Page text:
Conference Paper

Hyper-texting and hyper-networking: A new health risk category for teens?

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Abstract

Objective: To investigate the prevalence "hyper-texting" (texting ≥120 time/school day) and "hyper-networking" (≥3 hours using online social network sites/school day) among adolescents and their association with health. Background: There is an increasing volume of teens using communication technology. It is unclear whether extremes of this behavior are associated with poorer health. Methods: This cross sectional survey of high school students (n=4257) in an urban Midwestern county included core Youth Risk Behavior Survey items with additional items to address communication technology and other health topics. Analysis includes descriptive statistics, Pearson chi-square, and logistic regression. Results: Hyper-texting (HT) was reported by 19.8% of teens, while 22.5% report no texting. Hyper-networking (HN) is reported by 11.5%, with 22.2% reporting no online social network involvement. HT/HN occurred more often among minority students; among females; in female headed households; and with lower socioeconomic status. Controlling for demographic factors, HT/HN were associated with higher levels of sexual activity, sex partners, perceived stress, suicidal ideation, alcohol use, binge drinking, tobacco use, and marijuana use. HT/HN students were more likely to be obese; demonstrate eating disordered behavior; miss school due to illness; have lower self-rated health; feel unsafe at school; and get less adequate sleep. Teen perception of parent attitudes regarding substance use and sex were more permissive with HT/HN. No texting or social networking was associated with better health outcomes. Minor differences between HT and HN are noted. Conclusion: Excessive use of communications technology among teens is related to higher levels of health risk behaviors and poorer health outcomes.

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The abundance of opinions about Millennials has made it very difficult to separate reality from conjecture, especially with regard to the suppositions made about their propensity towards technology. Labeled as digital natives, Millennials are thought to posses learning traits never before seen as a result of growing up in the digital information age. In this chapter, we present the findings of a study in which postsecondary students (N = 580) were surveyed to quantitatively investigate the differences between digital natives and digital immigrants. Findings revealed that of the ten traits investigated, only two showed significant difference, and of these two traits, only one favored the digital native notion, shedding doubt on the strong digital propensity claims made about today’s Millennials. Although differences were found, we cannot say with any certainty that there is an unambiguous delineation that merits the digital native and digital immigrant labels. The findings raise a variety of implications for institutions training pre-service teachers; educators interested in using digital media, devices, and social networks in their classroom; curriculum developers designing instructional material; educational leaders developing information and communication technology policy for school; and researchers investigating digital propensity with today’s youth.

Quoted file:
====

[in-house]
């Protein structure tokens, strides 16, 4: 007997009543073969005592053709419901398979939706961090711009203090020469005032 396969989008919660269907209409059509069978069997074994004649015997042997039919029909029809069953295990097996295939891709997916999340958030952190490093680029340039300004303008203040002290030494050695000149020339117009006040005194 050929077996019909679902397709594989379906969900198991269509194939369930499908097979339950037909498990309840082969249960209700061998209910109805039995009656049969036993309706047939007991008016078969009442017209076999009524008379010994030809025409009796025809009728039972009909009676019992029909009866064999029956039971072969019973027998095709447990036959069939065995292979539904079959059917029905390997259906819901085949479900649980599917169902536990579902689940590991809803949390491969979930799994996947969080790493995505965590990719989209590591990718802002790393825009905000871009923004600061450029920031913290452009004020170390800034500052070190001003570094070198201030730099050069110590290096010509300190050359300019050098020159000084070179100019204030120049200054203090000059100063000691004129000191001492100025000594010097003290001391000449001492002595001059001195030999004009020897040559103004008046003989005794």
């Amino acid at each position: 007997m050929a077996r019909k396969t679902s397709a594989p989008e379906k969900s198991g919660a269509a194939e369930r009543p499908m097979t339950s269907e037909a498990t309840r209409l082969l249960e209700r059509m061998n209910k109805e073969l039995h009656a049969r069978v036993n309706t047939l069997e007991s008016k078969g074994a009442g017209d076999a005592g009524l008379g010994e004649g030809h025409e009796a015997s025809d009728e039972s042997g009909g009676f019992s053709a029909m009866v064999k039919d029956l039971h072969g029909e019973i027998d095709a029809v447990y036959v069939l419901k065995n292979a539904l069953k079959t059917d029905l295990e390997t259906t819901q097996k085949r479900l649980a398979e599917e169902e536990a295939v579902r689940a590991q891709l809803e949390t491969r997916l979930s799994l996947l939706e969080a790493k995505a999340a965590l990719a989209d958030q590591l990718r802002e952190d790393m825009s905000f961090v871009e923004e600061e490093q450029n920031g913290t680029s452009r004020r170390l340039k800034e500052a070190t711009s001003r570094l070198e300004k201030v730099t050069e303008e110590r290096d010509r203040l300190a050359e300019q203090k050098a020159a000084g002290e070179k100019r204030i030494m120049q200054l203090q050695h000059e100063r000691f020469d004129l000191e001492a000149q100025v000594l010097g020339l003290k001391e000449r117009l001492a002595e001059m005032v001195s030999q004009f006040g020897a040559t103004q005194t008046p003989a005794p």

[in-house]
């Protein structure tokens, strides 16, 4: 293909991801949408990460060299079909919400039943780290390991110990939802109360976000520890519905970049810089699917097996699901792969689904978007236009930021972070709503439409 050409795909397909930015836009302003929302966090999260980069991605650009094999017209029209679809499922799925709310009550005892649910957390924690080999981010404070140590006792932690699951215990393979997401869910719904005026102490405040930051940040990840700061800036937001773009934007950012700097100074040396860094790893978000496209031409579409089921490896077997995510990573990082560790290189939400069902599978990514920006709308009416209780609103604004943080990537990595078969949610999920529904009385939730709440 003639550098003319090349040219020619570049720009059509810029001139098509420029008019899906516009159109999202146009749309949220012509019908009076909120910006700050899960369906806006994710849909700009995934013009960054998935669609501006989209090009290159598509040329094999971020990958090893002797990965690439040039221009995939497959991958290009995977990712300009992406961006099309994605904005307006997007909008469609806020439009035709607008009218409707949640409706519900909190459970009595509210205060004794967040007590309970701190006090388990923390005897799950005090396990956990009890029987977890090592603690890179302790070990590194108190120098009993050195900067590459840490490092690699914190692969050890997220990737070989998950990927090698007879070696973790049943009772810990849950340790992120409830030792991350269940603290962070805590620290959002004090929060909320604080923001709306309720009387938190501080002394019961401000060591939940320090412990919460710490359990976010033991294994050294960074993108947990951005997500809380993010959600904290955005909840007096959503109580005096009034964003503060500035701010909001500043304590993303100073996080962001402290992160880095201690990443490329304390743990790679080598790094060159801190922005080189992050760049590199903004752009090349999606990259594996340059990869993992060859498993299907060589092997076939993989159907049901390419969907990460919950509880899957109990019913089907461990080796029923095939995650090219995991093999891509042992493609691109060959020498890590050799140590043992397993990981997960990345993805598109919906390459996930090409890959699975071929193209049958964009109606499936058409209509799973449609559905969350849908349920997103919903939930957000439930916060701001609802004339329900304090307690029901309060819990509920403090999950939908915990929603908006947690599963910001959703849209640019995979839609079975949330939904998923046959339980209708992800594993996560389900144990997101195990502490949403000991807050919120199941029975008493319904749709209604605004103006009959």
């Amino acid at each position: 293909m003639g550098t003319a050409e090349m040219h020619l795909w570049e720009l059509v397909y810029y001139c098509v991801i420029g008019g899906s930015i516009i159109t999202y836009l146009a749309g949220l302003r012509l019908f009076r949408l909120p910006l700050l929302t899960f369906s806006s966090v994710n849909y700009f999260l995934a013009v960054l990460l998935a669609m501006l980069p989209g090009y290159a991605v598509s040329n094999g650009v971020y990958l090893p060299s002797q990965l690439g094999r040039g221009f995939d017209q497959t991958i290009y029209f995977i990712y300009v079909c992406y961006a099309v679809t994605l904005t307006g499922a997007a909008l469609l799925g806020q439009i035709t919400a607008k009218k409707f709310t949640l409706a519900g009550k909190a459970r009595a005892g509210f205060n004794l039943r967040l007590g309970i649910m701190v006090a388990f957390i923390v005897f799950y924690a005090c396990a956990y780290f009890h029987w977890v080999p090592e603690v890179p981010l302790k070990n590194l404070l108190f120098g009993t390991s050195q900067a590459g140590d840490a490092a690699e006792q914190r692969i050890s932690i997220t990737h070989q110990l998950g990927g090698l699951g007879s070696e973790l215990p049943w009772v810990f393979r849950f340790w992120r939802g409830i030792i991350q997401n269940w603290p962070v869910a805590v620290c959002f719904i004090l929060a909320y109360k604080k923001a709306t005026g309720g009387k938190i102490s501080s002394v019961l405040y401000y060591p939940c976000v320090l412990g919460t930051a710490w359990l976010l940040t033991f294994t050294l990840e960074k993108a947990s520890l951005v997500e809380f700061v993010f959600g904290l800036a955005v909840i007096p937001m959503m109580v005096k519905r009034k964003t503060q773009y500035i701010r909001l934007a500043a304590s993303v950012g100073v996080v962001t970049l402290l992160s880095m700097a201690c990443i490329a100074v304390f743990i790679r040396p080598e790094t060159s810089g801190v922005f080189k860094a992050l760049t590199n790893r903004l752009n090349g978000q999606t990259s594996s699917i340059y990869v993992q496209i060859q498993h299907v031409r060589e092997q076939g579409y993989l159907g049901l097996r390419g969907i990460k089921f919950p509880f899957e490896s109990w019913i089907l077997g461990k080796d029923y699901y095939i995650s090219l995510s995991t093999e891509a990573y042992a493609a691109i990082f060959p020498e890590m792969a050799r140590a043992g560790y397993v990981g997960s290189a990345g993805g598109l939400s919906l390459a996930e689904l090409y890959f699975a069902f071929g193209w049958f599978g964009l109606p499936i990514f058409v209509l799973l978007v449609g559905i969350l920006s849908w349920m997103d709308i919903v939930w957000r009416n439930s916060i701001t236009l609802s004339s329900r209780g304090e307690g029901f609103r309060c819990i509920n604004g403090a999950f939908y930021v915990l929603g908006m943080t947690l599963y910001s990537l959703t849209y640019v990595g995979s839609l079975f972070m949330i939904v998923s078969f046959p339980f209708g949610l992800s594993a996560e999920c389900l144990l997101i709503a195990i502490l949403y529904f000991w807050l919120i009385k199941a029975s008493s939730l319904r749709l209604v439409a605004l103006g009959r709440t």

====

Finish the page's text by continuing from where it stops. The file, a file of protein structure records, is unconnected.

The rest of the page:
Chapter
The abundance of opinions about Millennials has made it very difficult to separate reality from conjecture, especially with regard to the suppositions made about their propensity towards technology. Labeled as digital natives, Millennials are thought to posses learning traits never before seen as a result of growing up in the digital information age. In this chapter, we present the findings of a study in which postsecondary students (N = 580) were surveyed to quantitatively investigate the differences between digital natives and digital immigrants. Findings revealed that of the ten traits investigated, only two showed significant difference, and of these two traits, only one favored the digital native notion, shedding doubt on the strong digital propensity claims made about today’s Millennials. Although differences were found, we cannot say with any certainty that there is an unambiguous delineation that merits the digital native and digital immigrant labels. The findings raise a variety of implications for institutions training pre-service teachers; educators interested in using digital media, devices, and social networks in their classroom; curriculum developers designing instructional material; educational leaders developing information and communication technology policy for school; and researchers investigating digital propensity with today’s youth.
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